Making Molds

In January, AFAD participants learned the art of making patterns by utilizing the information from our loft and the interior of the boat itself. If we were building a new boat from scratch we would use the body plan we’ve lofted and make full size patterns that would then become the structure that our planking bends around giving us the vessels desired shape. However, for our application we were concerned about creating “molds” that would act as extra support while we craned Delaware onto the hard. If you remember we have already removed her cabin house, engine and much of her inner structure. With out this extra framing she would be very vulnerable to crushing once the slings tightened around her hull.

Patterns are an excellent way to gather critical information before cutting into your final work piece. Patterns can be made from card board, door skin, plywood or any scrap wood you’ve got laying around.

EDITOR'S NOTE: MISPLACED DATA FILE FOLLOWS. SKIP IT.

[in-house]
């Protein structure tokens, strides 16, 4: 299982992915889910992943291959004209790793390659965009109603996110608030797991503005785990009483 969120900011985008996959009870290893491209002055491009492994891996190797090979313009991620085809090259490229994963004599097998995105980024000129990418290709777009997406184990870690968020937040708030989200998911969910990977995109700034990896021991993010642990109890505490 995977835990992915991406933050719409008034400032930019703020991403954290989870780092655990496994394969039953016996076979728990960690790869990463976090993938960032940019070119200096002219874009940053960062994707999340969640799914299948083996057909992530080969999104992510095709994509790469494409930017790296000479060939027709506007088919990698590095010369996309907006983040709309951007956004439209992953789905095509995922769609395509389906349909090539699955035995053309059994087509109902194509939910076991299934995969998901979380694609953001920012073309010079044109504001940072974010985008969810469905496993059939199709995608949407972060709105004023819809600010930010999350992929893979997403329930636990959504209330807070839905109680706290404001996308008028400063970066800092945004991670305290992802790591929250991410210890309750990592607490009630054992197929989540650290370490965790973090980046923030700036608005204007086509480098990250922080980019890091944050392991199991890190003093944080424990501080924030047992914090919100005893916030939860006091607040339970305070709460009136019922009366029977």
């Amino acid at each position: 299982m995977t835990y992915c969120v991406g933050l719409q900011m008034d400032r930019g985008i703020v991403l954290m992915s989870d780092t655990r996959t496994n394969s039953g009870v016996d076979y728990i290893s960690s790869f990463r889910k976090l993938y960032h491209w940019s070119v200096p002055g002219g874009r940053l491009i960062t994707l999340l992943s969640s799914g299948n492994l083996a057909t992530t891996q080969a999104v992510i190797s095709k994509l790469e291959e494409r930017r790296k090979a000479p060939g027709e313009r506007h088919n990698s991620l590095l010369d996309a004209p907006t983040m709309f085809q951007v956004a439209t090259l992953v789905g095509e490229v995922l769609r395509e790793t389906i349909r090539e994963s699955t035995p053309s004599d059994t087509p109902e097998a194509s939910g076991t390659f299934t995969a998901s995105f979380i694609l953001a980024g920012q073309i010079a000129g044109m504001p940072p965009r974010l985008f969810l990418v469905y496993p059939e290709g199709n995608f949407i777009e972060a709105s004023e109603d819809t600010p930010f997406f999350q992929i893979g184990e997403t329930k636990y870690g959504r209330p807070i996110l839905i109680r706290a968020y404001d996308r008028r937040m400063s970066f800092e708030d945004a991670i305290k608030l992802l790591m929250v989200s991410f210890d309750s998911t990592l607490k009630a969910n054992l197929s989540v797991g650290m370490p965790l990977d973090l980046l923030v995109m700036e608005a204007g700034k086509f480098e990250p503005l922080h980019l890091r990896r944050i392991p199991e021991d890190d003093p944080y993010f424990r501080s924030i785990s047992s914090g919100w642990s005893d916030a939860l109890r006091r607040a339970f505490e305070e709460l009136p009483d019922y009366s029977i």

Patterns are an excellent way to gather critical information before cutting into your final work piece. Patterns can be made from card board, door skin, plywood or any scrap wood you’ve got laying around.

Tom is using our ship saw to cut out parts of for station # 5.

Tom is using our ship saw to cut out parts of for station # 5.

Mike and Mario are truing up the bevels on the notched out sections where this mold crosses the stringers.

Mike and Mario are truing up the bevels on the notched out sections where this mold crosses the stringers.

George is fine tuning the bevel on station # 7 where it contacts the hull.

George is fine tuning the bevel on station # 7 where it contacts the hull.

Once all the parts were constructed and fit gussets, cross supports and uprights were add to connect all the pieces together.  JK

Once all the parts were constructed and fit gussets, cross supports and uprights were add to connect all the pieces together.

JK

Jennifer Kuhn